The Buckminster Fuller reverie needs must be recounted – it is so full of the sweetness of life, an ineffable sweetness compounded from lost love of all fathers, brothers, kind paternalists who might once have sheltered me from the truth: life breaks off your penis at the haft.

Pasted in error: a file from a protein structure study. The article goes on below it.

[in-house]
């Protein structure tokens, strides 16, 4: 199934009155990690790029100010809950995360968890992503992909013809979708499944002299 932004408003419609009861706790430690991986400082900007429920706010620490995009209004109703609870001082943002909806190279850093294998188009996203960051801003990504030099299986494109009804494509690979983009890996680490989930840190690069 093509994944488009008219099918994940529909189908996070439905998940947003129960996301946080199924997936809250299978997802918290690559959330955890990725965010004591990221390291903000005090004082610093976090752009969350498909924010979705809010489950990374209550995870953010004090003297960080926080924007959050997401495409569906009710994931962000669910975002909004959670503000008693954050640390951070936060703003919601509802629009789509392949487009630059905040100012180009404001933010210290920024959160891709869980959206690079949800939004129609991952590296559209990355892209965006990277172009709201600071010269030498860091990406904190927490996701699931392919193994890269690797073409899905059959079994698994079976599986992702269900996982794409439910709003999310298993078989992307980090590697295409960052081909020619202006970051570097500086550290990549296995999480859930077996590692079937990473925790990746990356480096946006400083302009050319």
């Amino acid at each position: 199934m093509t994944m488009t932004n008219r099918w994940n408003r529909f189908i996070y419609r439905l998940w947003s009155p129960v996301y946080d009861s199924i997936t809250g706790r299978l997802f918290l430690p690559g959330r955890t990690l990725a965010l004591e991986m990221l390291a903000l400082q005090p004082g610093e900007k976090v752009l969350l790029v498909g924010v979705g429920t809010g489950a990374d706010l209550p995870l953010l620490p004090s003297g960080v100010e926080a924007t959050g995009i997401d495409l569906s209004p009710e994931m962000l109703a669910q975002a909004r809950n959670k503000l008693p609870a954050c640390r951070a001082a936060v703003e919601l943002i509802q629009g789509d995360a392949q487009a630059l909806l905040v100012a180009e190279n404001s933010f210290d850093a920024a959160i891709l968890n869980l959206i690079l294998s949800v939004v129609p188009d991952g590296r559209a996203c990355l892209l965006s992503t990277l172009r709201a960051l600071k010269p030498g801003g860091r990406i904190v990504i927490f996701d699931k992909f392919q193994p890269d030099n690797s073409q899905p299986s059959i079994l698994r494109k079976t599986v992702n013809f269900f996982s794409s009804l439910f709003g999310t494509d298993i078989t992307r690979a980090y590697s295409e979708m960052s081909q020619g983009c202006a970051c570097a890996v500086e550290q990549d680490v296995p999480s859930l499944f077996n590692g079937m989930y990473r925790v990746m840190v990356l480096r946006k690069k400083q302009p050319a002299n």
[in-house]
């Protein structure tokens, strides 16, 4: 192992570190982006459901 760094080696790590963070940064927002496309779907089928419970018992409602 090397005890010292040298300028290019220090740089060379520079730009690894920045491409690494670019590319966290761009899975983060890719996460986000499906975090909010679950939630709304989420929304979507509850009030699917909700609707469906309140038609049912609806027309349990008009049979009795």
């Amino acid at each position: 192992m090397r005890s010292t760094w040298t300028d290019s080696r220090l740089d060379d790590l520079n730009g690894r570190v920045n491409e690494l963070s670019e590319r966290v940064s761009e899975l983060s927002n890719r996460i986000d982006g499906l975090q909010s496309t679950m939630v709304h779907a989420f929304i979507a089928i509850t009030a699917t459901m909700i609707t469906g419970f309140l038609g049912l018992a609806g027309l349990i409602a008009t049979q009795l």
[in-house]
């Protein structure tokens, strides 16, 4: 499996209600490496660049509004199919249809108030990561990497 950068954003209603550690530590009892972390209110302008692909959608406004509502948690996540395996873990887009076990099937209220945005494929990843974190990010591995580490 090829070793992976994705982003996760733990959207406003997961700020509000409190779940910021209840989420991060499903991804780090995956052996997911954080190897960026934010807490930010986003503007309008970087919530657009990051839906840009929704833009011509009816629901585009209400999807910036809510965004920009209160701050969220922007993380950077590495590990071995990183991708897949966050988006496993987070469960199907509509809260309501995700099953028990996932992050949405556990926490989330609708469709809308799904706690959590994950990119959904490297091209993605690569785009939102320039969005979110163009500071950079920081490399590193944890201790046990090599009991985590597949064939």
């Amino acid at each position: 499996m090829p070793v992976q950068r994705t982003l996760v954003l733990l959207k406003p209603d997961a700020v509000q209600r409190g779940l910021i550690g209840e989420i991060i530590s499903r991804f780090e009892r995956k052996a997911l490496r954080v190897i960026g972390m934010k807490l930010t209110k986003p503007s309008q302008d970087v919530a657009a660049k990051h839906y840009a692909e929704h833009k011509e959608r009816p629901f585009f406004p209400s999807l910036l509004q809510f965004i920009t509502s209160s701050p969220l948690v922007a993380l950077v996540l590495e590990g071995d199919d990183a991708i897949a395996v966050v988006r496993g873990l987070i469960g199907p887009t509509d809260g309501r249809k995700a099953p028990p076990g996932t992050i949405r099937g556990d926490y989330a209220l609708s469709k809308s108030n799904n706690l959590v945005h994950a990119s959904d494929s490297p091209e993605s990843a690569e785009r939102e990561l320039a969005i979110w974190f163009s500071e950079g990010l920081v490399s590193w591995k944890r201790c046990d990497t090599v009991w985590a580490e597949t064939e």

My oldest brother – not the eldest – and I go to see Buckminster Fuller who’s living in a house that synthesises Arts and Crafts with Frank Lloyd Wright: wide eaves, a series of grassy terraces declining to an overgrown sunken garden and a copse of silver birches. We have my youngest son with us, and while we go to talk with Fuller, he goes to play in the open air. I wish I could go with him – Fuller is welcoming enough and offers us sherry or tea, as we please, but his study-cum-drawing room is dusty in the afternoon sunlight, with piles of old papers on every available surface and a great number of dusty pot plants here and there on ugly japonicas or else mouldering the surfaces of Melamine phonograph cabinets. Why are we there? It’s unclear, but I think has something to do with family: with the interest so many of us – males at least – take in the built environment. Fuller talks to us about those of his predictions that – in his estimation – were right and those that were wrong. When I go to find the child in the garden, the birdsong is explosively loud, while the small white space shuttle arcs across the high blue sky and I … cry.